Interaction with tweets. Since some tweets from the validation set also appear in the test set, we count the number of interactions with a specific tweet id from the validation set.
Account status. We extract features that describe the accounts of a both engaged and engaging users such as: number of followers, number of following users, binary flag indicating if the account of a user is verified, time since account creation.
Interaction clusters. We perform community detection on directed graphs of engaged-engaging user interactions utilizing Leiden algorithm(Traag et al., 2019) implemented in leidenalg222https://github.com/vtraag/leidenalg package. We calculate Modularity Vertex Partitions with default settings on 4 graphs spanned by all 4 engagement types. For each graph we have 2 features: a 0/1 variable indicating if both users belong to the same partition, and the inverse of partition cardinality (zero when users belong to different partitions). This allows us to capture potentially complex communities of mutual interaction between users, with large communities having lower interaction strength.
Tweet Content. Features summarizing the content of a target tweet, e.g: number of hashtags, language of a tweet, the presence of additional content (image, video, gif, links, media, domains), the type of tweet (quote, retweet or top level), time of a tweet.
4.3. Fourier Feature Encoding
All numerical features such as number of interactions, number of followers, time since account creations are encoded with our Fourier Feature Encoding, which is a way to sidestep the necessity of explicit normalization of model inputs. Instead of feeding a single input feature, we transform it into a 16-dimensional vector. First, an input numeric value is divided by a few numbers representing increasing scale levels (in our case, 8 scale levels represented by powers of 2). Then, each of the 8 results is fed toand functions. The numeric significance of the feature is thus represented on multiple levels, and in a numerically stable way as any number is brought to a small numeric interval defined by trigonometric functions. Fourier Feature Encoding does not usually offer significant performance gains but it facilitates the usage of continuous features. An example of values obtained from the algorithm is shown in Figure 3. Below we present a code snippet of the Fourier Feature Encoding.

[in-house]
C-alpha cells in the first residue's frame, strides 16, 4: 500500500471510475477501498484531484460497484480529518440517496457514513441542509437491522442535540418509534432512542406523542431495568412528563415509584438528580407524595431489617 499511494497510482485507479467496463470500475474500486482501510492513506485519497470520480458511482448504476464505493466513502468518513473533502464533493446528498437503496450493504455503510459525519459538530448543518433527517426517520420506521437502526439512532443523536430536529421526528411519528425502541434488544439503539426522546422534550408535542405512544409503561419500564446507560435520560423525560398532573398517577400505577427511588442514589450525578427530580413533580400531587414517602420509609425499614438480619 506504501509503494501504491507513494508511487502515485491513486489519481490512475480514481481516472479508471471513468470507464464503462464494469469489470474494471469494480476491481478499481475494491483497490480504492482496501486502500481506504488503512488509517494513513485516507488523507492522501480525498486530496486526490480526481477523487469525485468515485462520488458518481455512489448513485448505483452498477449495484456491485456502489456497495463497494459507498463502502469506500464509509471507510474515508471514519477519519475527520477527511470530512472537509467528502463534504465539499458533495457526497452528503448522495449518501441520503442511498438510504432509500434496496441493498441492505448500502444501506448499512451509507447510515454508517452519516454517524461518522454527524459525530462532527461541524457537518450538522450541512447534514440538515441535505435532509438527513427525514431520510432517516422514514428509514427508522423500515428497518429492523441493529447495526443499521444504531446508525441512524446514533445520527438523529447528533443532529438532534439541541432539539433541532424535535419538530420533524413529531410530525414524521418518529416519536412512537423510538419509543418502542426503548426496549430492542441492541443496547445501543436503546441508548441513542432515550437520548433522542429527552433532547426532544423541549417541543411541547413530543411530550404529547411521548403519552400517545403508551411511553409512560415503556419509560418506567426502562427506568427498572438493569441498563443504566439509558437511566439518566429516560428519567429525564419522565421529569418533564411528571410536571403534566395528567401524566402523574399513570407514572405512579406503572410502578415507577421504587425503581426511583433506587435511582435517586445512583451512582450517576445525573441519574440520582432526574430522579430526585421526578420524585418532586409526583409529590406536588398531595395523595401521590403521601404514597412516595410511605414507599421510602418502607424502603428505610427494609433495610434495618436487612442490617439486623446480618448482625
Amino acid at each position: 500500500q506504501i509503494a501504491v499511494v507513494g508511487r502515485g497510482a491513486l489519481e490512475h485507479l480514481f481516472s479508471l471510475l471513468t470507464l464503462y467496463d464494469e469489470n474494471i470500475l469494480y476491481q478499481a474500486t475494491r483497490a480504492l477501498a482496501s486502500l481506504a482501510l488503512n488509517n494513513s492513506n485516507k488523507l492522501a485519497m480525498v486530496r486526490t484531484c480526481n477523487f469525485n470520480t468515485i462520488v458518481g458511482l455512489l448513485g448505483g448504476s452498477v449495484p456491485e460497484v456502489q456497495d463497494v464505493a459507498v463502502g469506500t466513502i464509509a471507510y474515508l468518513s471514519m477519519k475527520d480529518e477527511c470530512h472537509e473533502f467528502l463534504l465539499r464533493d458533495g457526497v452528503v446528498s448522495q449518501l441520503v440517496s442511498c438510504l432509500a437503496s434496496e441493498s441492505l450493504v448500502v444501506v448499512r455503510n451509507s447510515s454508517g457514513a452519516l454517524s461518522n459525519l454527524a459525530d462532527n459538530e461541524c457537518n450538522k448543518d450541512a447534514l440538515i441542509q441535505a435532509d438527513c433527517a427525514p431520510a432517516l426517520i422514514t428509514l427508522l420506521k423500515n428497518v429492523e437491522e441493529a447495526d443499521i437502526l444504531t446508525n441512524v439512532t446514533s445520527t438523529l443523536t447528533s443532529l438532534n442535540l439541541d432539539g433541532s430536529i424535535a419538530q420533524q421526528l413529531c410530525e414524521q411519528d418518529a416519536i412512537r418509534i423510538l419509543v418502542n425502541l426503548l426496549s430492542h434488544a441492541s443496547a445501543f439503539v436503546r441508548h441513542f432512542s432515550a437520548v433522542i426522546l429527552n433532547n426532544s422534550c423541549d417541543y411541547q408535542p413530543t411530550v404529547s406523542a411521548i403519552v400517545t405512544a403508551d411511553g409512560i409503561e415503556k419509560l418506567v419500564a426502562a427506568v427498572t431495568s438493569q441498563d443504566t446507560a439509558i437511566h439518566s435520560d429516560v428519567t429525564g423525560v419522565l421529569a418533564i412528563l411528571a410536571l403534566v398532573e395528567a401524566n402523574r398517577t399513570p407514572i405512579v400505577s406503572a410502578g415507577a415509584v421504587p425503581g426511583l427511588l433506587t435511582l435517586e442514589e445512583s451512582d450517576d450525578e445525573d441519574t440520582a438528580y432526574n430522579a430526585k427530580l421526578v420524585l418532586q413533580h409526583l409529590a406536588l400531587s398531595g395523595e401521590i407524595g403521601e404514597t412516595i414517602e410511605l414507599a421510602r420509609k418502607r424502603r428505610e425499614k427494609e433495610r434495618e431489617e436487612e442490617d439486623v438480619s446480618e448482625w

4.4. Tweet representation
Due to the inference time limit, embedding tweets on the fly with Transformer-based models such as BERT was not feasible. Thus, we utilized a more time-efficient approach representation of tweet contents based on pretrained DistilBERT (Sanh et al., 2019a) vectors fed to EMDE (Dąbrowski et al., 2021). EMDE uses a density-aware manifold partitioning method in order to create meaningful manifold regions. Each region holds samples which are similar according to distance metric expressed within the embedding space which spans the manifold. EMDE can aggregate item sets of arbitrary size into a fixed-side structure which works well with simple feed-forward networks, and much of the computational effort can be done once, before training and inference.
First, in order to acquire high quality token embeddings, we fine-tune a generic pretrained DistilBERT multilingual model distilbert-base-multilingual-cased from the Huggingface library (Wolf et al., 2020). We fine-tuned the DistilBERT model using the training set, then applied the portion of the validation set which is available for training. In order to construct EMDE sketches, we needed to obtain per-token embeddings. We achieved this by embedding all tweets with our DistilBERT model and computing the average per-token embedding. We fit EMDE on a single manifold spanned by all token vectors, irrespective of the language. As a result, we obtain multiple data-aware space partitionings, with similar tokens located in the same regions frequently (per analogy to Locality-Sensitive Hashing (Dąbrowski et al., 2021)). EMDE sketches have the property of additive compositionality, which allows us to create an aggregate tweet content representation with simple summation of all tweet token sketches. The aggregate per-tweet sketches are finally L2-normalized. The procedure is displayed in Figure 2.
We base our model architecture on our previous design choices which proved appropriate for recommendation with EMDE (Dąbrowski et al., 2021), various previous challenges (Daniluk et al., 2021b; Rychalska and Dabrowski, 2020; Daniluk et al., 2021a)
, and which form the backbone of our commercial system. We train a three-layer residual feed-forward neural network with 1500 neurons in each hidden layer, with leaky ReLU activations and batch normalization. The input of the network consists of the following feature vectors, which are simply concatenated:
Width-wise L2-normalized sketch that represents the text of a tweet.
Numeric features such as number of historical interactions, number of followers etc. which are encoded with our Fourier Feature Encoding.
Categorical features such as current day, time of tweet and language of tweet that are represented by embedding layers.
The output of the network consists of 4 neurons that represents predictions of like, reply, retweet and quote engagements for a target tweet. The model is trained by optimizing a binary cross entropy loss function for each engagement type.